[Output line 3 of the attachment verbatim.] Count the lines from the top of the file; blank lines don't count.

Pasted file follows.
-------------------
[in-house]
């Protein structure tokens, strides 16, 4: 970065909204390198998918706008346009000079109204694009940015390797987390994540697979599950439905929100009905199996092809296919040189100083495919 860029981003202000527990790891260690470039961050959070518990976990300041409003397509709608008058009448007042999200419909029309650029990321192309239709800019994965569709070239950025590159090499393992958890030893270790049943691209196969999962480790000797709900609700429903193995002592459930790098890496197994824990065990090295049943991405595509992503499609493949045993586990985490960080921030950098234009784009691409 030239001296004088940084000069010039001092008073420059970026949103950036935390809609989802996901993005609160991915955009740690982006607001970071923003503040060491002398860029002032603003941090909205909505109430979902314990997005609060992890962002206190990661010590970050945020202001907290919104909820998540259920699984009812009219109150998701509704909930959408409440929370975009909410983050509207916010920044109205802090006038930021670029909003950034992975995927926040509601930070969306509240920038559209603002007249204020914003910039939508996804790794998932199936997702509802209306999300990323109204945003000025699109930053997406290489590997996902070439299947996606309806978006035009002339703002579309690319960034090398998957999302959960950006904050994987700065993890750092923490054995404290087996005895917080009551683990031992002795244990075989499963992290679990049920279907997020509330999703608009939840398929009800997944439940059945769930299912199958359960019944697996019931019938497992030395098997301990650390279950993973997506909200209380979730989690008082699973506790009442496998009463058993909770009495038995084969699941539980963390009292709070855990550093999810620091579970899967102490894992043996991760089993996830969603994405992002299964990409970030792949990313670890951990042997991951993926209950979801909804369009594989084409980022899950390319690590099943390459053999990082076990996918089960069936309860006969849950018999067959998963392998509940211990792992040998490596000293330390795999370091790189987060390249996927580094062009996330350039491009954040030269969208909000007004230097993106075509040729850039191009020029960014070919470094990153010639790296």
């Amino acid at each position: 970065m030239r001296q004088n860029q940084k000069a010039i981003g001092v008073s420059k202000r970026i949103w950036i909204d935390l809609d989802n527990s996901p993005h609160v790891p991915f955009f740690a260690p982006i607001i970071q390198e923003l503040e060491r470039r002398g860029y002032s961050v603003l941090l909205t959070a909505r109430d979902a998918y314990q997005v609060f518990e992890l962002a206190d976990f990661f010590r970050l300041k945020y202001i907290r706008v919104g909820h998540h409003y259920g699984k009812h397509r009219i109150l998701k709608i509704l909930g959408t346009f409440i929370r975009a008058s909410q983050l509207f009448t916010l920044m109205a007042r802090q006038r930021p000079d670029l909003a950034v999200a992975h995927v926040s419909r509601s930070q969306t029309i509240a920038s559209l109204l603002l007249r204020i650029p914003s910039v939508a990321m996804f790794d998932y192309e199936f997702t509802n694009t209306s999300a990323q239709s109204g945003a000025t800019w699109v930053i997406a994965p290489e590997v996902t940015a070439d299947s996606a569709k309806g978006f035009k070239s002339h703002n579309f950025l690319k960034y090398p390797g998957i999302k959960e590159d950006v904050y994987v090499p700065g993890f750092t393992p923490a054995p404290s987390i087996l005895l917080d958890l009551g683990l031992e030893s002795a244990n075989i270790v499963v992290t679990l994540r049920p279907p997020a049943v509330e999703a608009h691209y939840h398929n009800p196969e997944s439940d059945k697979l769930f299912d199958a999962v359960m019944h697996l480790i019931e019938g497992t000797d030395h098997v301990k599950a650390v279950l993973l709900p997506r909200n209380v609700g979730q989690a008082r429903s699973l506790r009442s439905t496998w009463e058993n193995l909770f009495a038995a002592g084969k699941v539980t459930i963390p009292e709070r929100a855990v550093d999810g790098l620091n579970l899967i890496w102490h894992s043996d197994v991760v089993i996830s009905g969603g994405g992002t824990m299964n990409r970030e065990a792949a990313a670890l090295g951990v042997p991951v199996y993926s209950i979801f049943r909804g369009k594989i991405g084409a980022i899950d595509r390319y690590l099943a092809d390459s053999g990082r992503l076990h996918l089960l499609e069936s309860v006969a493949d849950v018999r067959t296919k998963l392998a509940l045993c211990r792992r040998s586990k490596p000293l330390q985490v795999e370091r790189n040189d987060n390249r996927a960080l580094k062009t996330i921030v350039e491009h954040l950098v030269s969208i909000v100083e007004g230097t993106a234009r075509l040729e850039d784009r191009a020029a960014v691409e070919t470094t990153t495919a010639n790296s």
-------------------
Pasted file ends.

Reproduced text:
């Amino acid at each position: 970065m030239r001296q004088n860029q940084k000069a010039i981003g001092v008073s420059k202000r970026i949103w950036i909204d935390l809609d989802n527990s996901p993005h609160v790891p991915f955009f740690a260690p982006i607001i970071q390198e923003l503040e060491r470039r002398g860029y002032s961050v603003l941090l909205t959070a909505r109430d979902a998918y314990q997005v609060f518990e992890l962002a206190d976990f990661f010590r970050l300041k945020y202001i907290r706008v919104g909820h998540h409003y259920g699984k009812h397509r009219i109150l998701k709608i509704l909930g959408t346009f409440i929370r975009a008058s909410q983050l509207f009448t916010l920044m109205a007042r802090q006038r930021p000079d670029l909003a950034v999200a992975h995927v926040s419909r509601s930070q969306t029309i509240a920038s559209l109204l603002l007249r204020i650029p914003s910039v939508a990321m996804f790794d998932y192309e199936f997702t509802n694009t209306s999300a990323q239709s109204g945003a000025t800019w699109v930053i997406a994965p290489e590997v996902t940015a070439d299947s996606a569709k309806g978006f035009k070239s002339h703002n579309f950025l690319k960034y090398p390797g998957i999302k959960e590159d950006v904050y994987v090499p700065g993890f750092t393992p923490a054995p404290s987390i087996l005895l917080d958890l009551g683990l031992e030893s002795a244990n075989i270790v499963v992290t679990l994540r049920p279907p997020a049943v509330e999703a608009h691209y939840h398929n009800p196969e997944s439940d059945k697979l769930f299912d199958a999962v359960m019944h697996l480790i019931e019938g497992t000797d030395h098997v301990k599950a650390v279950l993973l709900p997506r909200n209380v609700g979730q989690a008082r429903s699973l506790r009442s439905t496998w009463e058993n193995l909770f009495a038995a002592g084969k699941v539980t459930i963390p009292e709070r929100a855990v550093d999810g790098l620091n579970l899967i890496w102490h894992s043996d197994v991760v089993i996830s009905g969603g994405g992002t824990m299964n990409r970030e065990a792949a990313a670890l090295g951990v042997p991951v199996y993926s209950i979801f049943r909804g369009k594989i991405g084409a980022i899950d595509r390319y690590l099943a092809d390459s053999g990082r992503l076990h996918l089960l499609e069936s309860v006969a493949d849950v018999r067959t296919k998963l392998a509940l045993c211990r792992r040998s586990k490596p000293l330390q985490v795999e370091r790189n040189d987060n390249r996927a960080l580094k062009t996330i921030v350039e491009h954040l950098v030269s969208i909000v100083e007004g230097t993106a234009r075509l040729e850039d784009r191009a020029a960014v691409e070919t470094t990153t495919a010639n790296s």